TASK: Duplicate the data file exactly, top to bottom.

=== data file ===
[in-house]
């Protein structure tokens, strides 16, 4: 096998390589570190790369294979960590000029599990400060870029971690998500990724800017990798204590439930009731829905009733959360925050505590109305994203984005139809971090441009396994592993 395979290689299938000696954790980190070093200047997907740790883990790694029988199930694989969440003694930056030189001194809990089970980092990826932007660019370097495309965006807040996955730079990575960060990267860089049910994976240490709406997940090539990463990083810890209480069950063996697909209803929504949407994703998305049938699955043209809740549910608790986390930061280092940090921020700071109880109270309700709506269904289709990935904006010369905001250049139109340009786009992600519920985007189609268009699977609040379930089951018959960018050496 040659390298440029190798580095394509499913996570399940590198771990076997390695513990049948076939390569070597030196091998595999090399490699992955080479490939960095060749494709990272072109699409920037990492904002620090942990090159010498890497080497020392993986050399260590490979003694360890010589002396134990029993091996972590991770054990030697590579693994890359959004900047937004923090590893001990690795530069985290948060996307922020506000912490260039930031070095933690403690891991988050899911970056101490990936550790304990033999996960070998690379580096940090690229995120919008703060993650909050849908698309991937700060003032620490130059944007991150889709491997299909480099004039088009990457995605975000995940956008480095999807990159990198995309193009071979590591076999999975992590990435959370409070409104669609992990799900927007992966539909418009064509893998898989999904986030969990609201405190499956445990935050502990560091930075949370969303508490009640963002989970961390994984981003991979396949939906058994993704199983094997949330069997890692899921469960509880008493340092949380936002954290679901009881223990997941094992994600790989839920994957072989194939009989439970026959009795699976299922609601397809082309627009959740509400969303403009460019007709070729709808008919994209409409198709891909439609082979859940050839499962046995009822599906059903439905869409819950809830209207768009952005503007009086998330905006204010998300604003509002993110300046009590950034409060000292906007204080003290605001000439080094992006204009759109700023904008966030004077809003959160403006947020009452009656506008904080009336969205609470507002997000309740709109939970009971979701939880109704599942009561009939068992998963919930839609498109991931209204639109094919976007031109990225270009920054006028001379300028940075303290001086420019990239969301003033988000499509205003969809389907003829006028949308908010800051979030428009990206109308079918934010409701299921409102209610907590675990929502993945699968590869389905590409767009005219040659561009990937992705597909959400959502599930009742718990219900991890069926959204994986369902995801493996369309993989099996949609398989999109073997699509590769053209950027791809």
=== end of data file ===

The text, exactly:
[in-house]
């Protein structure tokens, strides 16, 4: 096998390589570190790369294979960590000029599990400060870029971690998500990724800017990798204590439930009731829905009733959360925050505590109305994203984005139809971090441009396994592993 395979290689299938000696954790980190070093200047997907740790883990790694029988199930694989969440003694930056030189001194809990089970980092990826932007660019370097495309965006807040996955730079990575960060990267860089049910994976240490709406997940090539990463990083810890209480069950063996697909209803929504949407994703998305049938699955043209809740549910608790986390930061280092940090921020700071109880109270309700709506269904289709990935904006010369905001250049139109340009786009992600519920985007189609268009699977609040379930089951018959960018050496 040659390298440029190798580095394509499913996570399940590198771990076997390695513990049948076939390569070597030196091998595999090399490699992955080479490939960095060749494709990272072109699409920037990492904002620090942990090159010498890497080497020392993986050399260590490979003694360890010589002396134990029993091996972590991770054990030697590579693994890359959004900047937004923090590893001990690795530069985290948060996307922020506000912490260039930031070095933690403690891991988050899911970056101490990936550790304990033999996960070998690379580096940090690229995120919008703060993650909050849908698309991937700060003032620490130059944007991150889709491997299909480099004039088009990457995605975000995940956008480095999807990159990198995309193009071979590591076999999975992590990435959370409070409104669609992990799900927007992966539909418009064509893998898989999904986030969990609201405190499956445990935050502990560091930075949370969303508490009640963002989970961390994984981003991979396949939906058994993704199983094997949330069997890692899921469960509880008493340092949380936002954290679901009881223990997941094992994600790989839920994957072989194939009989439970026959009795699976299922609601397809082309627009959740509400969303403009460019007709070729709808008919994209409409198709891909439609082979859940050839499962046995009822599906059903439905869409819950809830209207768009952005503007009086998330905006204010998300604003509002993110300046009590950034409060000292906007204080003290605001000439080094992006204009759109700023904008966030004077809003959160403006947020009452009656506008904080009336969205609470507002997000309740709109939970009971979701939880109704599942009561009939068992998963919930839609498109991931209204639109094919976007031109990225270009920054006028001379300028940075303290001086420019990239969301003033988000499509205003969809389907003829006028949308908010800051979030428009990206109308079918934010409701299921409102209610907590675990929502993945699968590869389905590409767009005219040659561009990937992705597909959400959502599930009742718990219900991890069926959204994986369902995801493996369309993989099996949609398989999109073997699509590769053209950027791809």